Introduction: a. The Invitation

You are Harry Potter in J.K. Rowling’s Harry Potter and the Philosopher’s Stone when out of the blue a letter arrives from Minerva McGonagall, Deputy Headmistress at Hogwarts School of Witchcraft and Wizardry, informing you you have a place in the fall term. You are required to accept or decline the invitation no later than 31 July. Do you confirm?

Your name is Lucy Pevensie in The Lion, The Witch and the Wardrobe by C.S. Lewis and during a game of hide and seek you discover a mysterious wardrobe that opens into another world. Do you step into the land of Narnia?

You are Tom Joad in John Steinbeck’s The Grapes of Wrath, just released from prison, making your way home again only to find your family ready to set out on a perilous journey to what they hope is the promised land. Do you break parole and join them? As conditions deteriorate and injustices mount, do you fight back or give in to the despair that overwhelms many of the economic refugees?

You are Bilbo Baggins in J.R.R. Tolkien’s The Hobbit and you hear most inconvenient taps at your door as dwarf after dwarf arrives and finally Gandalf himself. You would rather ignore them and remain in your known life. Do you join them as the burglar on the journey they propose even though your tranquil and pleasant life will be no more?

Your name is Asher Lev in My Name is Asher Lev by Chaim Potok and it gradually becomes apparent you have a gift as an artist, something your tribe of Hasidic Jews frowns upon. If you follow where your gift leads, there will be a great personal cost for both you and your family. Do you choose pleasing family or following where your difficult gift leads?

You are the whisky priest in Graham Greene’s The Power and the Glory, on the run from the Mexican government that is trying to eliminate Catholicism. Up until this time you have been more comfortable in sitting  rooms sipping tea than proclaiming your faith. You are asked to hear the confession of a dying man and you suspect it is a trap. Do you go?

You are C.S. Lewis in this frame of mind: “You must picture me alone in that room in Magdalen, night after night, feeling, whenever my mind lifted even for a second from my work, the steady, unrelenting approach of Him whom I so earnestly desired not to meet. That which I greatly feared had at last come upon me.” Do you turn away or stick around and face what is before you? [from Surprised by Joy: The Shape of My Early Life]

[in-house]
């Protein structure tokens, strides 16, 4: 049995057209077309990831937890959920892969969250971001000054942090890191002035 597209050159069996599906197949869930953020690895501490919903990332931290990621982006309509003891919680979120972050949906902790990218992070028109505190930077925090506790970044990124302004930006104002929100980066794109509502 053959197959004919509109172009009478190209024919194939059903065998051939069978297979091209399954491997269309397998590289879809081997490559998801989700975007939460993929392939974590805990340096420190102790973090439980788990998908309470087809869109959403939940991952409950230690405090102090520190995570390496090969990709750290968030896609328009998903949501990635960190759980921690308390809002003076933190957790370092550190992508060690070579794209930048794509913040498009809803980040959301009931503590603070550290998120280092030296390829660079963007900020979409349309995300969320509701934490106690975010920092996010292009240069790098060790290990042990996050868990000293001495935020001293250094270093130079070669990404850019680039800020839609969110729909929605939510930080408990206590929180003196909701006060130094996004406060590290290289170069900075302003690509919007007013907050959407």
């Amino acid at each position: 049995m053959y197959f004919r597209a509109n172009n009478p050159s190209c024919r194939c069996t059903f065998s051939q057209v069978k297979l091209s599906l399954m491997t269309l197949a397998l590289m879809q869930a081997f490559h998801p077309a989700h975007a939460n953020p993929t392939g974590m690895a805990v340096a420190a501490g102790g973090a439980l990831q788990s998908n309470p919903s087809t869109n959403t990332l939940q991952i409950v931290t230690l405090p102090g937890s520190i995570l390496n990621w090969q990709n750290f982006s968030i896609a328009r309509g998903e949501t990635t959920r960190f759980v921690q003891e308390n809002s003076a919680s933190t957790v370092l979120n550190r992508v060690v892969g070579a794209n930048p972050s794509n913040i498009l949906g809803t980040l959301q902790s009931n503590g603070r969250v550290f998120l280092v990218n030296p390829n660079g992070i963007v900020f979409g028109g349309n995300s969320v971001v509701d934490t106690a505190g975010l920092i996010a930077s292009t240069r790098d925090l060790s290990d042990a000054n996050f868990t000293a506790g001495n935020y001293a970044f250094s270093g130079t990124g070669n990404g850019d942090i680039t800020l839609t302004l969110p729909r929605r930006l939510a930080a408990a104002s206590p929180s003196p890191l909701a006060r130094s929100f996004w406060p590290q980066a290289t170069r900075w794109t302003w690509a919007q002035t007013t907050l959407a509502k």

The invitation awaits you. Will you board the bus?


“Don’t you think you’d better stay till morning?” Mrs. Murry asked.

“Oh, thank you, dearie, but there’s so much to do I just can’t waste time sitting around frivoling.”

“It’s much too wild a night to travel in.”

“Wild nights are my glory,” Mrs. Whatsit said. “I just got caught in a downdraft and blown off course.”

Madeleine L’Engle in A Wrinkle in Time


Off the Beaten Path:

Harry Potter’s invitation to Hogwarts arrives:

Lucy Pevensie discovers the door to Narnia:

A.O. Scott reviews The Grapes of Wrath:

The dwarfs and Gandalf come to Bilbo’s door:

Asher Lev’s father confronts him about his drawings:

Graham Greene’s The Power and the Glory 

The Power and the Glory 1933 movie:

IAMX’s song The Power and the Glory from the album Alive in New Light:

C.S. Lewis’s conversion story:

J.K. Rowling started off her series of seven books with Harry Potter and the Philosopher’s Stone. For a look into the controversy surrounding the series see Alissa Wilkinson’s “I didn’t read Harry Potter when I was growing up. And I wasn’t alone”:

For a view on the controversy surrounding J.K. Rowling and transgender issues see Neil Steinberg’s “Beating up J.K. Rowling won’t help”: 

C.S. Lewis began The Chronicles of Narnia with The Lion, the Witch and the Wardrobe. For a discussion around objections to the series see Daniel Whyte IV’s “There Are No Cruel Narnians: What The Horse and His Boy Can Tell Us About Racism, Cultural Superiority, Beauty Standards, and Inclusiveness”:

J.R.R. Tolkien opened his Lord of the Rings series with The Hobbit. For a conversation around Tolkien’s ideas of writing about myths and truths see Justin Brierley’s show Unbelievable? , and the episode “JRR Tolkien, Jesus and Lord of the Rings–Holly Ordway and Michael Jahosky”:

Madeleine L’Engle’s journey with A Wrinkle in Time: